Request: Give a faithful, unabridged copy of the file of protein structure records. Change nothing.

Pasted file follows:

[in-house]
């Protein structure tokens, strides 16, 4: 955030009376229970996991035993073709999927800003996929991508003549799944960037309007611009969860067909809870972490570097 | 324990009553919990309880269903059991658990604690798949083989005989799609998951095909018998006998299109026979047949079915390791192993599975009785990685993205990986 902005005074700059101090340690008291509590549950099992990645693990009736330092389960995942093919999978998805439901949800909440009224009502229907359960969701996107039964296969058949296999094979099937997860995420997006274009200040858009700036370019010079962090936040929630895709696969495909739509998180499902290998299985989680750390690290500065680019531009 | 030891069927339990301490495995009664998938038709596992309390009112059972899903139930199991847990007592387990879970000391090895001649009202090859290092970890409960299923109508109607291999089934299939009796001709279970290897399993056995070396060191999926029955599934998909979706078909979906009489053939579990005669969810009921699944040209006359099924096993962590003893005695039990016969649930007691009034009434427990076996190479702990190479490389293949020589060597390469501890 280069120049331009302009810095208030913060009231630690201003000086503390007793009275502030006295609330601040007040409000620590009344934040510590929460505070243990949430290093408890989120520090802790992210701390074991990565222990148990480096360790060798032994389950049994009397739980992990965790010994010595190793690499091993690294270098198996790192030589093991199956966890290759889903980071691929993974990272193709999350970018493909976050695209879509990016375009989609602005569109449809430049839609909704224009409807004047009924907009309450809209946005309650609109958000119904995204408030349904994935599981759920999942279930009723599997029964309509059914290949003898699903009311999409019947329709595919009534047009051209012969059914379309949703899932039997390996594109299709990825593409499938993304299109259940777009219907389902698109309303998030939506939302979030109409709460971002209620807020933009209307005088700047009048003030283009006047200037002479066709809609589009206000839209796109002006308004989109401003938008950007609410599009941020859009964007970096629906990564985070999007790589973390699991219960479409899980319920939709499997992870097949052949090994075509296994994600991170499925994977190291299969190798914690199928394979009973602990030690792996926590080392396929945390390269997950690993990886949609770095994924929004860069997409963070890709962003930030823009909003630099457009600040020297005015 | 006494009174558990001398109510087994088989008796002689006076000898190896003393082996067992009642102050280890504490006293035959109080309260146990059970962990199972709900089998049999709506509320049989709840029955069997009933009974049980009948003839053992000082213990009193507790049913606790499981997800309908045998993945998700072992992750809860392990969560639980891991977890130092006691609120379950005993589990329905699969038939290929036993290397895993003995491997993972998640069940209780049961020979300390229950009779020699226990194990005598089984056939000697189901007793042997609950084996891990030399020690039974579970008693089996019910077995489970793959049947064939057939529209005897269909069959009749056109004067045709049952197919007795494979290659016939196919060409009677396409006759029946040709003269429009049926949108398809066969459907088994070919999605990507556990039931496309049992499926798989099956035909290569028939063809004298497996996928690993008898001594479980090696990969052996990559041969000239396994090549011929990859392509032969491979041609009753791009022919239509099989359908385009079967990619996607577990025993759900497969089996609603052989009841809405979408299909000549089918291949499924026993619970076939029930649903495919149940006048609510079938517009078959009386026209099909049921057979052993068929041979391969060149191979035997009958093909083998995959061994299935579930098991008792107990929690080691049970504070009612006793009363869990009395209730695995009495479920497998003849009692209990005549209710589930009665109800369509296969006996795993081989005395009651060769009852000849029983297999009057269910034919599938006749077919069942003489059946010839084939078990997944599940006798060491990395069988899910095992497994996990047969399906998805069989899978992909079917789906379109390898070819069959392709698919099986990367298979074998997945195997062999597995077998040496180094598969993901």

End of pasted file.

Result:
[in-house]
């Protein structure tokens, strides 16, 4: 955030009376229970996991035993073709999927800003996929991508003549799944960037309007611009969860067909809870972490570097 | 324990009553919990309880269903059991658990604690798949083989005989799609998951095909018998006998299109026979047949079915390791192993599975009785990685993205990986 902005005074700059101090340690008291509590549950099992990645693990009736330092389960995942093919999978998805439901949800909440009224009502229907359960969701996107039964296969058949296999094979099937997860995420997006274009200040858009700036370019010079962090936040929630895709696969495909739509998180499902290998299985989680750390690290500065680019531009 | 030891069927339990301490495995009664998938038709596992309390009112059972899903139930199991847990007592387990879970000391090895001649009202090859290092970890409960299923109508109607291999089934299939009796001709279970290897399993056995070396060191999926029955599934998909979706078909979906009489053939579990005669969810009921699944040209006359099924096993962590003893005695039990016969649930007691009034009434427990076996190479702990190479490389293949020589060597390469501890 280069120049331009302009810095208030913060009231630690201003000086503390007793009275502030006295609330601040007040409000620590009344934040510590929460505070243990949430290093408890989120520090802790992210701390074991990565222990148990480096360790060798032994389950049994009397739980992990965790010994010595190793690499091993690294270098198996790192030589093991199956966890290759889903980071691929993974990272193709999350970018493909976050695209879509990016375009989609602005569109449809430049839609909704224009409807004047009924907009309450809209946005309650609109958000119904995204408030349904994935599981759920999942279930009723599997029964309509059914290949003898699903009311999409019947329709595919009534047009051209012969059914379309949703899932039997390996594109299709990825593409499938993304299109259940777009219907389902698109309303998030939506939302979030109409709460971002209620807020933009209307005088700047009048003030283009006047200037002479066709809609589009206000839209796109002006308004989109401003938008950007609410599009941020859009964007970096629906990564985070999007790589973390699991219960479409899980319920939709499997992870097949052949090994075509296994994600991170499925994977190291299969190798914690199928394979009973602990030690792996926590080392396929945390390269997950690993990886949609770095994924929004860069997409963070890709962003930030823009909003630099457009600040020297005015 | 006494009174558990001398109510087994088989008796002689006076000898190896003393082996067992009642102050280890504490006293035959109080309260146990059970962990199972709900089998049999709506509320049989709840029955069997009933009974049980009948003839053992000082213990009193507790049913606790499981997800309908045998993945998700072992992750809860392990969560639980891991977890130092006691609120379950005993589990329905699969038939290929036993290397895993003995491997993972998640069940209780049961020979300390229950009779020699226990194990005598089984056939000697189901007793042997609950084996891990030399020690039974579970008693089996019910077995489970793959049947064939057939529209005897269909069959009749056109004067045709049952197919007795494979290659016939196919060409009677396409006759029946040709003269429009049926949108398809066969459907088994070919999605990507556990039931496309049992499926798989099956035909290569028939063809004298497996996928690993008898001594479980090696990969052996990559041969000239396994090549011929990859392509032969491979041609009753791009022919239509099989359908385009079967990619996607577990025993759900497969089996609603052989009841809405979408299909000549089918291949499924026993619970076939029930649903495919149940006048609510079938517009078959009386026209099909049921057979052993068929041979391969060149191979035997009958093909083998995959061994299935579930098991008792107990929690080691049970504070009612006793009363869990009395209730695995009495479920497998003849009692209990005549209710589930009665109800369509296969006996795993081989005395009651060769009852000849029983297999009057269910034919599938006749077919069942003489059946010839084939078990997944599940006798060491990395069988899910095992497994996990047969399906998805069989899978992909079917789906379109390898070819069959392709698919099986990367298979074998997945195997062999597995077998040496180094598969993901």